J774 macrophage-like cells, derived from murine lymphoma were cultivated in Dulbecco’s modified Eagle essential medium (DMEM, Sigma) supplemented with 5% fetal bovine serum, 50 μg/mL gentamicin and 2.5 μg/mL fungizone at 37 °C in a 5% CO2 atmosphere. The CZ171053 mutant strain and T1 wild-type strain were grown for 48 h at 37 °C, washed three times with PBS, resuspended in DMEM to at a concentration of 106 CFU/mL and used to infect J774 cells (10 bacteria: 1 cell). For the determination of intracellular viability, the infected J774 monolayers were washed six times with PBS and treated with 150 μg/mL gentamicin sulphate (Sigma) then diluted in DMEM for one hour after one, three and six hours of incubation. The cells were washed six times with PBS to eliminate the dead bacteria in the extracellular medium. The monolayers were lysed with 0.5 mL of 0.1% TritonX-100 (Sigma) in PBS, and the supernatant was plated on BHI agar. The number of intracellular bacteria was determined by counting the number of CFU.
The results were expressed as the mean ± standard deviation. The differences among the experimental groups were calculated using one-way ANOVA followed by the Bonferroni (post-test levels of protection and immunoglobulin and cytokine production) or Tukey’s (intracellular viability) tests. The data were considered significantly different when p < 0.05. Both tests were performed using GraphPad Prism version 5.00 for Windows (GraphPad Software, San Diego, CA, USA) .
Immunization assay, challenge and assessment of protection level
Using a transposon-based random mutagenesis system, 34 alkaline phosphatase-positive recombinant strains of C. pseudotuberculosis were obtained; in these strains transposon insertions were identified at 21 different loci. In this study, 22 of the mutant strains were tested in mice vaccination trials to select potential immunogenic candidates against caseous lymphadenitis.
After selection of the CZ171053 strain as a potential immunogenic candidate, a new immunization assay was performed to evaluate the immunoglobulin- and cytokine-induction profiles after immunization. Three groups of ten mice received the CZ171053 mutant, T1 wild-type strain or 100 μL of saline solution according the immunization schedule described above. Serum samples and splenocytes were collected 21 days after immunization.
Detection of specific IgG, IgG1 and IgG2a antibodies
Intracellular survival determination
The results presented here are surprising because IFN-γ and TNF-α, which are important for the host defence against C. pseudotuberculosis infection [23, 31], were not detected in significant levels in the immunized mice. We cannot exclude the possibility that this unexpected finding is due to the late time-point at which the cytokine levels were analysed. Simmons et al.  evaluated IFN-γ production on the seventh and fourteenth days after the vaccination of mice with live C. pseudotuberculosis and qualitatively detected the production of this cytokine on day 7, but not on day 14, suggesting a self-limiting profile of the immune response. The high production of IL-10 at a late time-point after inoculation was described by Paule et al.  and could be responsible for the low IFN-γ production; this observation suggests that an immune modulatory profile might underlie the inhibition of IFN- γ production observed in our experiments . Additionally, this regulatory profile could be a consequence of an inflammatory reaction that led to the switch from a Th1 to a Th2 profile because cytokines typical of this profile were detected in our ELISA analyses. Furthermore, Paule et al.  observed that after caprine-immunization some animals did not produce IFN-γ but still presented significant protection against the infectious challenge. More accurate analyses should be performed to elucidate the immunological protection mechanisms that are induced by the CZ171053 strain in mice. In our experiments, cytokine production was evaluated 21 days after immunization, and the profile observed might be a modulatory profile after the initial immune response.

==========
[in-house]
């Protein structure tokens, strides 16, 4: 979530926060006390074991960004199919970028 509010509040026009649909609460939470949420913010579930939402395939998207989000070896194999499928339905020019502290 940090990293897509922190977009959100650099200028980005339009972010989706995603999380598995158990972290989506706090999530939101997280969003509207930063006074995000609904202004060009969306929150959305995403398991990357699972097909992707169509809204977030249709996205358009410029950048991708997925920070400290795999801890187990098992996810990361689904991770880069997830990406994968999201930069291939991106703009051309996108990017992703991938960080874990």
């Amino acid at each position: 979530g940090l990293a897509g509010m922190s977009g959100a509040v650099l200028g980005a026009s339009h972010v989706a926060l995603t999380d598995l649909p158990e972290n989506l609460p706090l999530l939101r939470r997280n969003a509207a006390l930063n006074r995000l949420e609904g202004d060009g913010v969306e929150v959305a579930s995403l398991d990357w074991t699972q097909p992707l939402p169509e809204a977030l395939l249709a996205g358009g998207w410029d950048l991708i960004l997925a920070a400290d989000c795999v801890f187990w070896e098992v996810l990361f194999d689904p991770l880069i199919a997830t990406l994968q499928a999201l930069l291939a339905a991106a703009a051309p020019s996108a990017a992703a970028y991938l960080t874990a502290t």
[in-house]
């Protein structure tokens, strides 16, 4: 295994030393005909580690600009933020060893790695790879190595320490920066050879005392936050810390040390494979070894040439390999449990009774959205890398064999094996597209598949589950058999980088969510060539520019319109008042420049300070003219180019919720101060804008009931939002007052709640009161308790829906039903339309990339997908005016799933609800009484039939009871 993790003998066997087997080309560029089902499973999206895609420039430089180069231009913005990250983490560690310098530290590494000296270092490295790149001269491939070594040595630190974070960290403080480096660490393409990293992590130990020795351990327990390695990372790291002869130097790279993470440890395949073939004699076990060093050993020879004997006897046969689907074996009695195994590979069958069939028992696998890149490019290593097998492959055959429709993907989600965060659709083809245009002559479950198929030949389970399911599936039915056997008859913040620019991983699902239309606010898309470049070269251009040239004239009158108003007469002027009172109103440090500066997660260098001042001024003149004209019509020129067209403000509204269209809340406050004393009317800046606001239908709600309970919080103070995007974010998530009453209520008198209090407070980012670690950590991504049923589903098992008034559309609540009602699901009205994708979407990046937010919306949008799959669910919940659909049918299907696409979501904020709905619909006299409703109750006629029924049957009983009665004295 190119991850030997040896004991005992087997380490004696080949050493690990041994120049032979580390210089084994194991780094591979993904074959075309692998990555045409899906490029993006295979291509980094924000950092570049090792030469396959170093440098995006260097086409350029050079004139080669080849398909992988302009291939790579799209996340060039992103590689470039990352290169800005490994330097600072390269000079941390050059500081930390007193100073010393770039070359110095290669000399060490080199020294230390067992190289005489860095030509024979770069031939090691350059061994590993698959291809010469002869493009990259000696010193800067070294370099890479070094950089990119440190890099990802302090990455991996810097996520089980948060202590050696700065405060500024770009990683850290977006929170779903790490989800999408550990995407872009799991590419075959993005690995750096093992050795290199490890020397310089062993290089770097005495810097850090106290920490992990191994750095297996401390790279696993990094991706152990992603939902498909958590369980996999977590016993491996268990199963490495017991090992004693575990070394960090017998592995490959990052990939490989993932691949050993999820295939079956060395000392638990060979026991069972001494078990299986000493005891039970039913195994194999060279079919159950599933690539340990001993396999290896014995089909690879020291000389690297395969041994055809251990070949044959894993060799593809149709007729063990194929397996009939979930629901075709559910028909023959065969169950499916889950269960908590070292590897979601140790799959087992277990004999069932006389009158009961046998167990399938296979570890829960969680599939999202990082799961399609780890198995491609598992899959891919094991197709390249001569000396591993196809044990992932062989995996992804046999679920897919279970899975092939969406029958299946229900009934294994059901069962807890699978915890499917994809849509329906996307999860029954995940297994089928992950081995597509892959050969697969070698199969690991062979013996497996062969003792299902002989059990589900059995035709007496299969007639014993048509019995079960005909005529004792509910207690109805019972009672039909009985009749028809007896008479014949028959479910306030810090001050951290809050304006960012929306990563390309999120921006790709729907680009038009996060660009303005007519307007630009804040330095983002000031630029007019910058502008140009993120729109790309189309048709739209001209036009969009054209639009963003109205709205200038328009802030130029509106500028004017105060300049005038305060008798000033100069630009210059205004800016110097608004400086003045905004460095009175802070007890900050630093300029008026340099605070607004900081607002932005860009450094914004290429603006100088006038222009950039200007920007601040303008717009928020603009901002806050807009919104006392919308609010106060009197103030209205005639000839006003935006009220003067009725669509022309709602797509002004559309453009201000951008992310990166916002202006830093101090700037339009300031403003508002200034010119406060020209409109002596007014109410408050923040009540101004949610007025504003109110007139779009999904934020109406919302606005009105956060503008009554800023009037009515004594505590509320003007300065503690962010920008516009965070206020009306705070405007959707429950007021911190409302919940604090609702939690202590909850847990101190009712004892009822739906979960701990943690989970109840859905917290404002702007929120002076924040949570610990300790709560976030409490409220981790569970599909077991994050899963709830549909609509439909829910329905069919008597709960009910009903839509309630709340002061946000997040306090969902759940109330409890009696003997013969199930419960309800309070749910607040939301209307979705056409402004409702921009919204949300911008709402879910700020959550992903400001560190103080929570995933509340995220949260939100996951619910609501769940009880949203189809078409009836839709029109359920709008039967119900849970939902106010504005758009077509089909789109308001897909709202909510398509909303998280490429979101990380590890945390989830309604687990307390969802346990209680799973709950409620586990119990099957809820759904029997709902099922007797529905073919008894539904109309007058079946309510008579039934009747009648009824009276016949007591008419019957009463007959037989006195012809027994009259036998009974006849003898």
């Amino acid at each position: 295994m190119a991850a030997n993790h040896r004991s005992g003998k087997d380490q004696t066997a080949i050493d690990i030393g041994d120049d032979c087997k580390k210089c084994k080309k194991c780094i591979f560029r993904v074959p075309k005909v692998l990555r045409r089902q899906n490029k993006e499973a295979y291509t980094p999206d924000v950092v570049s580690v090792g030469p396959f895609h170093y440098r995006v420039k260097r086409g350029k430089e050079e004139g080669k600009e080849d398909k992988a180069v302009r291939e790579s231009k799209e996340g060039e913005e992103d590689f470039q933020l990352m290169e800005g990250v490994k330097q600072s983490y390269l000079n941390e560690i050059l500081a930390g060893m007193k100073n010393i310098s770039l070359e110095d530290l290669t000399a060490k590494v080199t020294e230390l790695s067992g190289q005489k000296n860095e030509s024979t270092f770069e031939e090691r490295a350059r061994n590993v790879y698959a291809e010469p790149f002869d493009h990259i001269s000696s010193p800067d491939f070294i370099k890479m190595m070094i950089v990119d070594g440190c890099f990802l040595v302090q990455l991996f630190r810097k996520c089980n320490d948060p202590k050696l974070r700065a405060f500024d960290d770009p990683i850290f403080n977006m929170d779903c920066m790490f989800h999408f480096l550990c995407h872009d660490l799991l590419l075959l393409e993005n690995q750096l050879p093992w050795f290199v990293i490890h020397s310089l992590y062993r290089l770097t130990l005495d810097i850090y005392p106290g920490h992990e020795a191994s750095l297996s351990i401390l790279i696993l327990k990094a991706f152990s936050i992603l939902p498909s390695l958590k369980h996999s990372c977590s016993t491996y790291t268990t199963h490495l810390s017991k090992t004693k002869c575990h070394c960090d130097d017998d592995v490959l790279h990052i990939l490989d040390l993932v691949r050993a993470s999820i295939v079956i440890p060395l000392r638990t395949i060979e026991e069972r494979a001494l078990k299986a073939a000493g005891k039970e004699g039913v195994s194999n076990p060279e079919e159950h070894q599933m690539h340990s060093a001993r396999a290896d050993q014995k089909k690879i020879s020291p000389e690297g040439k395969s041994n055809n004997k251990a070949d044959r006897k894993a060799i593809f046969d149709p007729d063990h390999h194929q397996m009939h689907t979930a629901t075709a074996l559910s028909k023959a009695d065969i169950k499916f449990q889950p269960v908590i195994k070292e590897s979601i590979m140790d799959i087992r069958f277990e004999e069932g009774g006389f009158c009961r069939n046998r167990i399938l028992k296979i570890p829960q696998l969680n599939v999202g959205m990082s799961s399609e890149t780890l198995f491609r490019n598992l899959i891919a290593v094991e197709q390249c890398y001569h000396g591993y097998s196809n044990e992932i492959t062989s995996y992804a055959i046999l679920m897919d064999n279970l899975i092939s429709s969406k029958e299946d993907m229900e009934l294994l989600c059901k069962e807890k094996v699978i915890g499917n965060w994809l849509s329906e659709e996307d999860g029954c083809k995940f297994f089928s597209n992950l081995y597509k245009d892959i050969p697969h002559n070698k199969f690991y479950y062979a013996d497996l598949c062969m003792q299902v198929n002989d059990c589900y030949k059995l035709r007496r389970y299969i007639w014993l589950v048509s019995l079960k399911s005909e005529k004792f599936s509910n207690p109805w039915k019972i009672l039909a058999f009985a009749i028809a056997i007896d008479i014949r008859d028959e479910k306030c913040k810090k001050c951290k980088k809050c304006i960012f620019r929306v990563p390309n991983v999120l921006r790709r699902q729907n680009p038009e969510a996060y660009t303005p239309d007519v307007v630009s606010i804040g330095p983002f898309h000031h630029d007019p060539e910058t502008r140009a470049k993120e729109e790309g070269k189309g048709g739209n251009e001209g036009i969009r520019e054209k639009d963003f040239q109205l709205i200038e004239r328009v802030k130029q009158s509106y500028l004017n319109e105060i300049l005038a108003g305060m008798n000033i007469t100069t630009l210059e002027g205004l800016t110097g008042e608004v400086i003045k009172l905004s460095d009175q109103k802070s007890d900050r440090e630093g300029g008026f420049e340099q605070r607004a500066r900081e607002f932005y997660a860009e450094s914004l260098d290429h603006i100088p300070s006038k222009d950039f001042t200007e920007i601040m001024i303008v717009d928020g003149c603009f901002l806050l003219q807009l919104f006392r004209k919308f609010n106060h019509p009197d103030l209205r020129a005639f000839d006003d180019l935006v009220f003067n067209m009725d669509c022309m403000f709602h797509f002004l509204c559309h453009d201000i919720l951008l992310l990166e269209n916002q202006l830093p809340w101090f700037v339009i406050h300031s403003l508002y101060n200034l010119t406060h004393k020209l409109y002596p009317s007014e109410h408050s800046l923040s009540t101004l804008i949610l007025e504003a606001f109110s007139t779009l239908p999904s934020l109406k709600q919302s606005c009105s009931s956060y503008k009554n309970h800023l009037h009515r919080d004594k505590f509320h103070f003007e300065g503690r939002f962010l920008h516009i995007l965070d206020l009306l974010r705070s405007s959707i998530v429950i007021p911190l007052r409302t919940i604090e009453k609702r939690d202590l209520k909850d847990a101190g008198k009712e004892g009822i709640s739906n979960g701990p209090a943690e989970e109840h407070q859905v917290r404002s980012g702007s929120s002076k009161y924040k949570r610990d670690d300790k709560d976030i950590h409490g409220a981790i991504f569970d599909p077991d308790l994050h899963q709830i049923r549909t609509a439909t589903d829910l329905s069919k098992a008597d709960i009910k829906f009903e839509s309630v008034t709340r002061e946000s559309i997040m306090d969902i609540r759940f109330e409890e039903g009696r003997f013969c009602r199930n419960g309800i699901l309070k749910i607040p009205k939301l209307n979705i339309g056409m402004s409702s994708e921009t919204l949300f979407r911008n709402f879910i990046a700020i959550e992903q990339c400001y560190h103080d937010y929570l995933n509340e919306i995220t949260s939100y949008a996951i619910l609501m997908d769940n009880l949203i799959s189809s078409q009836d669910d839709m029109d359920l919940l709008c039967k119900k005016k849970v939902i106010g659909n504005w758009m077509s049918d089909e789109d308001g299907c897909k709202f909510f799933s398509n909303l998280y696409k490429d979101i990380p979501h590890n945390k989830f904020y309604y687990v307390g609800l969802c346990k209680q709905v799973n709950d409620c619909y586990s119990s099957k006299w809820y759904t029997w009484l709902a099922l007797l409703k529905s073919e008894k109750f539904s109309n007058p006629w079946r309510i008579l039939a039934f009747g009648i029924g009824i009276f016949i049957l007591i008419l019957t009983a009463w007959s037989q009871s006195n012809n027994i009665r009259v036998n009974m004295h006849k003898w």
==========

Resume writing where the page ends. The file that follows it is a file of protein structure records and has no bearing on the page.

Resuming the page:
Our data on the immune protection, production of immunoglobulins and cytokines and intracellular viability suggest that the CZ171053 mutant has a reduced ability to survive inside the host cells but is still able to induce immunoglobulin and cytokine production. Furthermore, these results are suggestive of attenuation used by an iron-acquisition deficiency. Iron acquisition is essential for bacterial growth in vivo and the protein encoded by the gene that was disrupted in this mutant, ciuA (Gene ID: 9448933), is involved in the transport of iron from ferric citrate. The inability of this mutant to acquire iron might be important for attenuation. The mutant bacteria that invade the host cells are recognized by the immune system and, most importantly, protect the immunized mice upon challenge with a virulent strain. These results, which were obtained using a murine model, suggest that the CZ171053 strain may be used as a potential live vaccine against CLA in other animals such as goats and sheep, which are natural hosts for C. pseudotuberculosis.